The Sparks Marina Park is a great place to go swimming, walking or even fishing. The 81-acre lake which has an estimated 1 billion gallons of water, is loaded with rainbow trout, channel catfish and brown trout stocked by the Nevada Department of Wildlife.
The History of Sparks Marina Park
The lake at Sparks Marina wasn’t always swimmable or allowed for lake animals to survive. It started out as a gravel pit that was owned by a construction company. In the late 1980s, petroleum products and other contaminants were found seeping into the pit, which apparently came from a tank farm a mile away. Deemed unsafe and stated a Toxic Superfund Site, a cleanup crew was initiated and the Sparks Marina Park went into the hands of the City of Sparks in 1996. Finally, after a successful cleanup and the pit was believed free of contaminants, the city took the funds it received and created a park with a pond and beaches to be used for recreation.
The city planned on filling the pond with 30 feet of water, but then the Flood of 1997 happened, causing the Truckee River to overflow into the pit. With a natural aquifer replenishing the pond with 2-3 million gallons of water per day, the “pond” is now a “lake” estimated to be up to 120 feet deep. Now, the city states the water quality surpasses the U.S. EPA standards and they regularly monitor the lake.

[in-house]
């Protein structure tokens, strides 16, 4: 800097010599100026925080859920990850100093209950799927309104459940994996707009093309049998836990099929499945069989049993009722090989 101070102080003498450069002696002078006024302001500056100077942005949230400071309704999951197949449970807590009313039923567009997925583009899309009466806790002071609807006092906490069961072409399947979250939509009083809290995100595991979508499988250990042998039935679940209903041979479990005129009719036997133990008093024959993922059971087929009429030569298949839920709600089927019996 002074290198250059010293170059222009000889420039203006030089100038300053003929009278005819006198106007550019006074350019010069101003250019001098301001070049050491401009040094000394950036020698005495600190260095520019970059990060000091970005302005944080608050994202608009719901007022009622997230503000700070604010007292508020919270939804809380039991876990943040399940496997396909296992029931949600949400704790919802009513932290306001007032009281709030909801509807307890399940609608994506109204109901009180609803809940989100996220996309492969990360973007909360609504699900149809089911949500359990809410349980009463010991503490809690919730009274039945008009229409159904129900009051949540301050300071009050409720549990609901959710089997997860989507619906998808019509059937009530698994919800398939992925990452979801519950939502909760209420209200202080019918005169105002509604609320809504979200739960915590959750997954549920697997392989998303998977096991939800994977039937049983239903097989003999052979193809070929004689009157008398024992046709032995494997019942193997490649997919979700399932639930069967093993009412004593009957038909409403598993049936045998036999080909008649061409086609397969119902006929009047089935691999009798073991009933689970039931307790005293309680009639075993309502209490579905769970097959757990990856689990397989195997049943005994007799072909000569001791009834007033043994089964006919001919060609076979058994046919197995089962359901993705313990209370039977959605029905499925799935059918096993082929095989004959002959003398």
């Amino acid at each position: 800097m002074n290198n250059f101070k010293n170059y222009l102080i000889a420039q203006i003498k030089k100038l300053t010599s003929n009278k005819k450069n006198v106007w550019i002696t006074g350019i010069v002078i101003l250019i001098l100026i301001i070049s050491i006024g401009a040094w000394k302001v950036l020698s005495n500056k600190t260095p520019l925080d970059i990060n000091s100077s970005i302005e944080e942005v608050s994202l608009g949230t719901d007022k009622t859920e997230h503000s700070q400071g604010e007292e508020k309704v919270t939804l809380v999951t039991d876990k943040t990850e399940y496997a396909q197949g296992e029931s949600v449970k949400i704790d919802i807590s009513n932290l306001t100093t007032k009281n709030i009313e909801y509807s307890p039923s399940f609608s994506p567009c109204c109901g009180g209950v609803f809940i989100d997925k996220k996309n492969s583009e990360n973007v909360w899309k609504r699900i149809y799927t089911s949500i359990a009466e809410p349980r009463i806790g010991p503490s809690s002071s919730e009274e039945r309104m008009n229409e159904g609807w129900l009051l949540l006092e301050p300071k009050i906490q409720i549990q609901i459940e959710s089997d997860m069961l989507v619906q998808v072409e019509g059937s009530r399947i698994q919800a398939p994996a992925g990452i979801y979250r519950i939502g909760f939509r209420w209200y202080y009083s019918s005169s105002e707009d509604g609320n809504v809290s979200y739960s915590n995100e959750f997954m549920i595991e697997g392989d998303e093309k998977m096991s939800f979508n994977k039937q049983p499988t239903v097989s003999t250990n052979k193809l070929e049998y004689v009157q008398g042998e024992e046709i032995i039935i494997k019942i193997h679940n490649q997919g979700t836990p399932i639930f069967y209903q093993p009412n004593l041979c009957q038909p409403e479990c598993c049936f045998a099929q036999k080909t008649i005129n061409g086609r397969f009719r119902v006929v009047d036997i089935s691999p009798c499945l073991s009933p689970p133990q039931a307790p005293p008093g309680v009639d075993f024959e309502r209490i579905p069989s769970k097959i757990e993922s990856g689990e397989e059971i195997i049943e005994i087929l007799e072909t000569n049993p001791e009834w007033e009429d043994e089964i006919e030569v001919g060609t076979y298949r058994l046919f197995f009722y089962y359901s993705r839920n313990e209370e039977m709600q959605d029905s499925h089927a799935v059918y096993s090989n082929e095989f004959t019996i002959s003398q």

Fishing at Sparks Marina
With the flood, anything could’ve been introduced into the water at Sparks Marina. Fish species found include spotted bass, largemouth bass, green sunfish, carp, and two different kinds of catfish. Fishermen have been known to catch over 12-pound carp and catfish. There are also at least four different kinds of trout swimming in the Sparks Marina waters.
The fishing limit at the marina is three game fish per day, with no more than two black bass. Anglers are prohibited from using live bait fish or fishing in swimming areas. Fishing is available an hour before sunrise through two hours after sunset. Fishermen can obtain a fishing license from The State of Nevada Division of Wildlife and catch and release is heavily encouraged.
Where to Fish
A fishing pier is located at the southwest end of the lake, near Howard Drive. It’s possible to fish from a non-motorized boat as long as you aren’t trying to fish in a swimming or diving area. Only non-motorized boats (like canoes or kayaks) and boats with electric motors are allowed in Sparks Marina.
The best time to fish is when NDOW puts 10,000 rainbow trout in the lake in the spring and 8,500 in the fall. A few thousand channel catfish and brown trout are also available in early summer. As we go into spring and the weather starts to get warmer, now is the time to go fishing.